Direct operating costs represent the capital expenditures a company makes in order to run its normal business operations. The two most common categories for these costs include fixed and variable. Fixed operating costs are those that do not change over time, such as rent, depreciation, certain employee salaries, and property taxes. Variable direct operating costs include direct materials, hourly worker wages, utilities, and maintenance fees. Both manufacturing and service-based companies can have these types of costs, although the latter businesses may be lower in some cases.
Fixed direct operating costs tend to cause more financial leverage in a business. In many cases, a company may need external funds in order to purchase operating facilities, equipment, and other machines necessary to produce goods or services. While these costs are easily mitigated when the company makes money, overleveraged companies in poor economies often face difficulties. The result is too much debt and associated payments that the company may not be able to make on time with low sales and profit. The usual way to lower fixed costs is to unload the equipment or pay cash for the items before setting them up.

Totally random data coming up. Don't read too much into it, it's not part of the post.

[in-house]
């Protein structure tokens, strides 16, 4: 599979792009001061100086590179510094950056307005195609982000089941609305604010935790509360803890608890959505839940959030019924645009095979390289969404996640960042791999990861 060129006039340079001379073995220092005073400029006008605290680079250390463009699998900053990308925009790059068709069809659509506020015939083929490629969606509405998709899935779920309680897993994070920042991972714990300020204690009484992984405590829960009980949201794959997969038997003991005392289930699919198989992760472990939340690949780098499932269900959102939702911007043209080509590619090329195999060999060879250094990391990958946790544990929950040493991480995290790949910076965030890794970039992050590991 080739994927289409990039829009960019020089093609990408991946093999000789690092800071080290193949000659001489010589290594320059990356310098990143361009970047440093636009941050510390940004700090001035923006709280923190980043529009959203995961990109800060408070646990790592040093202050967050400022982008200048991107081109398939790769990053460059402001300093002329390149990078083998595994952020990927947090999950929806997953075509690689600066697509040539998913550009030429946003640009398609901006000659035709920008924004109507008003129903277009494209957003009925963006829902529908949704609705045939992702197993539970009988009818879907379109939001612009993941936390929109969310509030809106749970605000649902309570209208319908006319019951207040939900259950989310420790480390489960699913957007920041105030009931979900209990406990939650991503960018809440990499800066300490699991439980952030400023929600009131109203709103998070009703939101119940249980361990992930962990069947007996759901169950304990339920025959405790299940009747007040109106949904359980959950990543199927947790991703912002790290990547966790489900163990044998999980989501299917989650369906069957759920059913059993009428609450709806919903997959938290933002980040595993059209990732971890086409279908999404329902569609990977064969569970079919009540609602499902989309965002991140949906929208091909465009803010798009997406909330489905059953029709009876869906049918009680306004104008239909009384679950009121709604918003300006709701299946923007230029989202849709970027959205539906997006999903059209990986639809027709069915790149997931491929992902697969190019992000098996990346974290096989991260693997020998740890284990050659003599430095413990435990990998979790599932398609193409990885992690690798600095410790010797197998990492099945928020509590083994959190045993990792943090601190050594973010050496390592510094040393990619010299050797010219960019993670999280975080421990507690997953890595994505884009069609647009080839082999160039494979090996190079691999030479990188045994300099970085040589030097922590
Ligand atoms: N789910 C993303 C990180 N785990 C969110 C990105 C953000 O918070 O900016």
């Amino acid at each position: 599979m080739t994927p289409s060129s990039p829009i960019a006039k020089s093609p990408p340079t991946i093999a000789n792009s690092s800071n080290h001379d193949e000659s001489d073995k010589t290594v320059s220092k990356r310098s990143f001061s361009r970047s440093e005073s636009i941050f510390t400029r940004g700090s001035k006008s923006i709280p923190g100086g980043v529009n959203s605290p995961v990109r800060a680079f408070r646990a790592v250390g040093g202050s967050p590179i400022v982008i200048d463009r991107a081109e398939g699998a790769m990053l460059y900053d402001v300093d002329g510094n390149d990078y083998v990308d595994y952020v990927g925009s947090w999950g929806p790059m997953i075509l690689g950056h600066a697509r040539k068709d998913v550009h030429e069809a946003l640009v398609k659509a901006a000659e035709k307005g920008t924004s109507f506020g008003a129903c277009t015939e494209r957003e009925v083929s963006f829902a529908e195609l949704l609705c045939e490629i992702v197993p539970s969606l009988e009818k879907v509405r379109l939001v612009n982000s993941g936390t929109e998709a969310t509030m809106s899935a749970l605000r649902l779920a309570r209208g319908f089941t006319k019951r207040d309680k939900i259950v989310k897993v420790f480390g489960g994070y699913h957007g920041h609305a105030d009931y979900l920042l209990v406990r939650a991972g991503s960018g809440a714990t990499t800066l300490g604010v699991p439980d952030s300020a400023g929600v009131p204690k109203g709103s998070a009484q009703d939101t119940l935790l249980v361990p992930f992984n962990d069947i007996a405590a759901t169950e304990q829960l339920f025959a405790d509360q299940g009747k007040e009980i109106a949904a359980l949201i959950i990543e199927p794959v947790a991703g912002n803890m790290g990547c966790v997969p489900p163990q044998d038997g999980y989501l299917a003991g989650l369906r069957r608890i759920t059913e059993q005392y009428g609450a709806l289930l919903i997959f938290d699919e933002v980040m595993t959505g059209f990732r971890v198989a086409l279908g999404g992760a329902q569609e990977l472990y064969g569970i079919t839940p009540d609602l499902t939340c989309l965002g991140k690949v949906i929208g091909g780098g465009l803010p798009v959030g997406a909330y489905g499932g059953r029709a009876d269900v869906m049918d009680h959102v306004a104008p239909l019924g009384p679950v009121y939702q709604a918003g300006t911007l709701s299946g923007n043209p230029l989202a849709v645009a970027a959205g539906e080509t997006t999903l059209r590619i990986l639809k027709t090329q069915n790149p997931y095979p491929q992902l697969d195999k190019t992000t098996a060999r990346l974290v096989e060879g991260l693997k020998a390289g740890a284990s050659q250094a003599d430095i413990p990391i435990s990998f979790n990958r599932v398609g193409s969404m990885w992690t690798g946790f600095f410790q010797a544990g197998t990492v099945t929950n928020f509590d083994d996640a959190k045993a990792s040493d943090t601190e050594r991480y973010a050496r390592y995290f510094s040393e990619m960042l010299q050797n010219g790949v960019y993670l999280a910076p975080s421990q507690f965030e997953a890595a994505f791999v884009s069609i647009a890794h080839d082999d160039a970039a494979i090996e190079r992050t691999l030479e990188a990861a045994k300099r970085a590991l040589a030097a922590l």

Variable direct operating costs are not as problematic for a company. This is the result of variable costs not occurring if the company fails to produce products. For example, if a company shuts down a particular product line, then any direct materials for these products are not necessary. Therefore, the company will not have any variable materials costs for these products. This reduces overall costs for the business and potentially increases profits.
A company’s direct operating costs appear on both the income statement and balance sheet. When a company purchases buildings and equipment — both of which relate to fixed costs — the company will increase long-term assets and offset these assets with an increase to liabilities for debt or a reduction in cash. Variable costs work in a similar manner, though they have an extra step. Accountants increase inventory and reduce cash or increase short-term liabilities for these items. When a company sells the products, a portion of the variable and fixed costs go to the income statement as a reduction to overall sales.
Indirect operating costs are also present in a company’s business operations. These costs are necessary but do not have a direct impact on a company’s production process. Accountants typically place these costs into one account and allocate them to finished products when complete.